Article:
Dutch news in brief, Wednesday 29 April 2009
Read the roundup of today's Dutch press from Radio Netherlands.Recession hits traditional Queen's Day flea market
An annual Queen’s Day flea market survey predicts that people will not be spending as much this year, reports AD.
The survey conducted by ING estimates that people are keeping a tight hold on their purse strings due to the economic crisis.
While proceeds from the flea market will top EUR 300 million this year, up from EUR 240 million last year, the average person will spend just EUR 21 on Queen’s Day, which is slightly less than last year.
In most part of the Netherlands, the Queen’s Day is celebrated with the setting up of second-hand markets. The flea markets will see people attempting to sell off their unwanted goods and old junk.
The Netherlands hits climate targets thanks to recession
De Volkskrant reports the Dutch cabinet is on course to meet its climate targets in 2011, mainly due to the 'green' section in the series of measures adopted to deal with the economic crisis and the recession.
While sustainable energy projects were given a huge boost by the extra cash - between EUR 6 and 8 billion - in the crisis package, the reduction in industrial production due to the recession, has in turn significantly reduced greenhouse gas emissions.
The report is based on documents prepared by Environment Minister Jacqueline Cramer. The council of ministers is scheduled to discuss the issue today.
Number of people defaulting on health insurance jumps
AD writes number of people defaulting on their health insurance payments rose by 16 percent in 2008.
The Dutch statistics office (CBS) investigation reveals that as of December 2008, 280,000 people or 2.2 percent of the adult population had failed to pay their insurance premiums for at least six months.
De Volkskrant reports that since the new health insurance act came into effect on 1 January 2006, 95,000 people haven't paid a penny and owe the state EUR 400 million.
Despite not paying their bills, defaulters cannot be kicked out of the insurance scheme.
However, a solution to the problem is being formulated in The Hague; senators are
preparing a bill that would allow the College of Health Insurers to impose a lien on debtors' salaries.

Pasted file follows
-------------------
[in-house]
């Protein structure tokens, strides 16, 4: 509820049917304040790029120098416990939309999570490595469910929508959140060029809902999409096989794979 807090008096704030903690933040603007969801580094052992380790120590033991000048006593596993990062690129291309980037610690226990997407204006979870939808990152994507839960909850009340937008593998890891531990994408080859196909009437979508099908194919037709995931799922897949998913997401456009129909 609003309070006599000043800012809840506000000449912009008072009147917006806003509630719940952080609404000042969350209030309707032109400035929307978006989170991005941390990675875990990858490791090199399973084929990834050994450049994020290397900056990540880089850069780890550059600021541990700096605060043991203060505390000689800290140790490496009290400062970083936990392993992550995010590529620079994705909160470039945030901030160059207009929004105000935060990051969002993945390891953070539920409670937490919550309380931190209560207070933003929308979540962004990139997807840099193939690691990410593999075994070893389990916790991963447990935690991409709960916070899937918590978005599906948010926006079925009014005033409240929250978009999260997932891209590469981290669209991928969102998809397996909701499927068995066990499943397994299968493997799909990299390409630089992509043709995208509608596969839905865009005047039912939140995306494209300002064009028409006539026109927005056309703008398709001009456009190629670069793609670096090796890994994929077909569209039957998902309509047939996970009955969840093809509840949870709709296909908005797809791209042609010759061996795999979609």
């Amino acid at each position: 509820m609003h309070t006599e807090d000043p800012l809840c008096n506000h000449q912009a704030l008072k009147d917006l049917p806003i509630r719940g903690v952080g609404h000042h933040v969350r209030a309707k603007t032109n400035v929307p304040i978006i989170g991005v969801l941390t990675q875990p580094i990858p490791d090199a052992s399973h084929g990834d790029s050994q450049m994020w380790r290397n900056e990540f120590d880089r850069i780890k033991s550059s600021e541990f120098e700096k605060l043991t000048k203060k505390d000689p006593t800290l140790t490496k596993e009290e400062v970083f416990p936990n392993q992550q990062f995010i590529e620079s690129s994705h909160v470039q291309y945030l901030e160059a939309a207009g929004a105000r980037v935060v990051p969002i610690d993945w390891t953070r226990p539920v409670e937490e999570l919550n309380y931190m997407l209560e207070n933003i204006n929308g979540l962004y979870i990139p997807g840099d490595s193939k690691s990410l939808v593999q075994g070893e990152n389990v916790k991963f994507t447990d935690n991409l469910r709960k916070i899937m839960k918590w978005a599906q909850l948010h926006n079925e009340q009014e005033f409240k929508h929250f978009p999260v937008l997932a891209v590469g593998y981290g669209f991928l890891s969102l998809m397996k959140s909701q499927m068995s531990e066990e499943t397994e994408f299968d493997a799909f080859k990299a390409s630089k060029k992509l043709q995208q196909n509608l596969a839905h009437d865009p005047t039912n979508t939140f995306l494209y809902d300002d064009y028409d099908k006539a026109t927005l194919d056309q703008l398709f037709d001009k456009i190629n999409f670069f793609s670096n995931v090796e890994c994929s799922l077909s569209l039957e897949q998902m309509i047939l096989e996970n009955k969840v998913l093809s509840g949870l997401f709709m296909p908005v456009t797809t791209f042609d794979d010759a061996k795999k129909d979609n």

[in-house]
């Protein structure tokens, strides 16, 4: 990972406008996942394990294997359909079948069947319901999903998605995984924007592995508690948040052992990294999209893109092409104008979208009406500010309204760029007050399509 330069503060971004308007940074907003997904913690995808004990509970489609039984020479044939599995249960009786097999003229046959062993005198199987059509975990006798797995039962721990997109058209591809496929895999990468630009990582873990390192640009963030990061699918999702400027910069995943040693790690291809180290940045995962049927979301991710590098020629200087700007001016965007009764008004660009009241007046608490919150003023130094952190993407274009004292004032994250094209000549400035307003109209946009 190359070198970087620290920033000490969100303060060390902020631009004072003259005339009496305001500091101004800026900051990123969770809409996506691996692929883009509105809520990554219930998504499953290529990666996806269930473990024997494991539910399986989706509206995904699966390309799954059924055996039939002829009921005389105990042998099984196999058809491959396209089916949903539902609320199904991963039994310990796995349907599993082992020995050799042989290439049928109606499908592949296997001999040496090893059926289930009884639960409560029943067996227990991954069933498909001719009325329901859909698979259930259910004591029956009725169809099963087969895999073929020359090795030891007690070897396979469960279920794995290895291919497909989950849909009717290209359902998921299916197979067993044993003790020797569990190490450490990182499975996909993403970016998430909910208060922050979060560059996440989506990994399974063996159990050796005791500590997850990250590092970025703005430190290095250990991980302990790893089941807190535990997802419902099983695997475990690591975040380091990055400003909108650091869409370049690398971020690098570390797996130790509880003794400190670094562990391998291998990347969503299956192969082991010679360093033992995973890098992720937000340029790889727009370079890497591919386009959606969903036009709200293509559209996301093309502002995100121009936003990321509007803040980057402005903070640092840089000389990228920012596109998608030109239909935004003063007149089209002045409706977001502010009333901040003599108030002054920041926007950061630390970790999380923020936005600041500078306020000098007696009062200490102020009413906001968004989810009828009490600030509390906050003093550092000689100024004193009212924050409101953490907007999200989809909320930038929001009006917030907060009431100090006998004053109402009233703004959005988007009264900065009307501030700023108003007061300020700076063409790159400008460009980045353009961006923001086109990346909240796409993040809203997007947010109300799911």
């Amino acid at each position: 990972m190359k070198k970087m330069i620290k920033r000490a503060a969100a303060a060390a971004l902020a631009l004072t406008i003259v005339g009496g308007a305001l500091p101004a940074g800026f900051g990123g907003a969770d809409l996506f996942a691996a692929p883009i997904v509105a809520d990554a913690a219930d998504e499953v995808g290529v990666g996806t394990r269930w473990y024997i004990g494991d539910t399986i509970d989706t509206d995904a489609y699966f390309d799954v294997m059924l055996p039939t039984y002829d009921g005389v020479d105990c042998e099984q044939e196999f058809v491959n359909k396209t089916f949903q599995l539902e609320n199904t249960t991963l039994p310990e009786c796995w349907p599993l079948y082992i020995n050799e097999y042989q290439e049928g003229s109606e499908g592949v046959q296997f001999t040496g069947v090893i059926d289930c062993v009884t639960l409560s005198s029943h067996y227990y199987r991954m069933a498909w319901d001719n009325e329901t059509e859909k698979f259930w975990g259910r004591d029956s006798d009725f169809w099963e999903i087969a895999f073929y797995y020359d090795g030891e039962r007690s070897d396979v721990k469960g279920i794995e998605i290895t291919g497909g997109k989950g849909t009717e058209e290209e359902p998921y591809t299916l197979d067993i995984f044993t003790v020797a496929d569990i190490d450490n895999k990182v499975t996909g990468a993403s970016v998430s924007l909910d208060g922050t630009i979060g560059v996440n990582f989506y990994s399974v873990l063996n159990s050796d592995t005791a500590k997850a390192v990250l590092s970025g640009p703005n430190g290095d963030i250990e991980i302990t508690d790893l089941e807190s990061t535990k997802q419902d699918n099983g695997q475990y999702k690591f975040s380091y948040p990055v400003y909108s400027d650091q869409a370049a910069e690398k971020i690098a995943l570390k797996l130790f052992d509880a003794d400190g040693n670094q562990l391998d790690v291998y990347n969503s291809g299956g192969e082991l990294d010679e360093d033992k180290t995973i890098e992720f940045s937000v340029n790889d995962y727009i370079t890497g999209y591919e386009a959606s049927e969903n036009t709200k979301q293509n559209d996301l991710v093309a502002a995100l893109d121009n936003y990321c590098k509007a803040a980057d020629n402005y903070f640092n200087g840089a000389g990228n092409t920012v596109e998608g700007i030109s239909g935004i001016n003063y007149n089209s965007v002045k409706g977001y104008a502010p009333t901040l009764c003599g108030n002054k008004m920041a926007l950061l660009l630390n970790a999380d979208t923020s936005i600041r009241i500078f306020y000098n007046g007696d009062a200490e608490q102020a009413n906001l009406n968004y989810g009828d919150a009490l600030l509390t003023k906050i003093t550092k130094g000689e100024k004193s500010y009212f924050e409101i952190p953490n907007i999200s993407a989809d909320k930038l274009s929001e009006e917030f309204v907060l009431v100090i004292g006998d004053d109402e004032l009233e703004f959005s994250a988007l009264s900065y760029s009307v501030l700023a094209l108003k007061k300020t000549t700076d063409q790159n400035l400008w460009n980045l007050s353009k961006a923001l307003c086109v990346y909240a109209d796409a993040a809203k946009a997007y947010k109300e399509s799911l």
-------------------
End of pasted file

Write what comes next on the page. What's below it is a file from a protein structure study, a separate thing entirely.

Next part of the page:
Curacao crime gang linked to Hizbollah
De Volkskrant reports the arrest of 17 members of an international drug gang in Curacao who are allegedly linked to the Lebanese terrorist organisation Hizbollah.
The arrests came after a joint operation by justice ministries in the Netherlands, Curacao, Venezuela, Colombia, Belgium and the United States.
According to AD, police in the Antilles say the Curacao gang has ties to Middle Eastern drug gangs, who provide financial support to Hizbollah. The Islamic terrorist group orders weapons from South America and is partly financed by drug money.
The Curacao police suspect the drug gang has been smuggling at least 2,000 kilograms of cocaine to Europe for several years and is also involved in money laundering.
Young people more Calvinistic than the elderly
A latest survey shows that Dutch people have Calvinistic tendencies, reports Trouw.
According to the results of the C-factor test, a Calvin-o-metre developed by the Protestant newspaper in conjunction with the Free University of Amsterdam (VU), 20-year-olds scored 64 on the test, well above the national average of 56. Some 70,000 Dutch people have taken the C-factor test.
The results were analysed by VU researcher and religious psychologist Joke van Saane who is not surprised by the results.
"There is a significant trend towards conservatism among young people. They're far more religiously orthodox than older people and politically more conservative. At the last election, the majority of young people voted for Jan Peter Balkenende, who is a well-known Calvinist. For young people, it's back to basics," said Van Saane.
Radio Netherlands / Jacqueline Carver / Expatica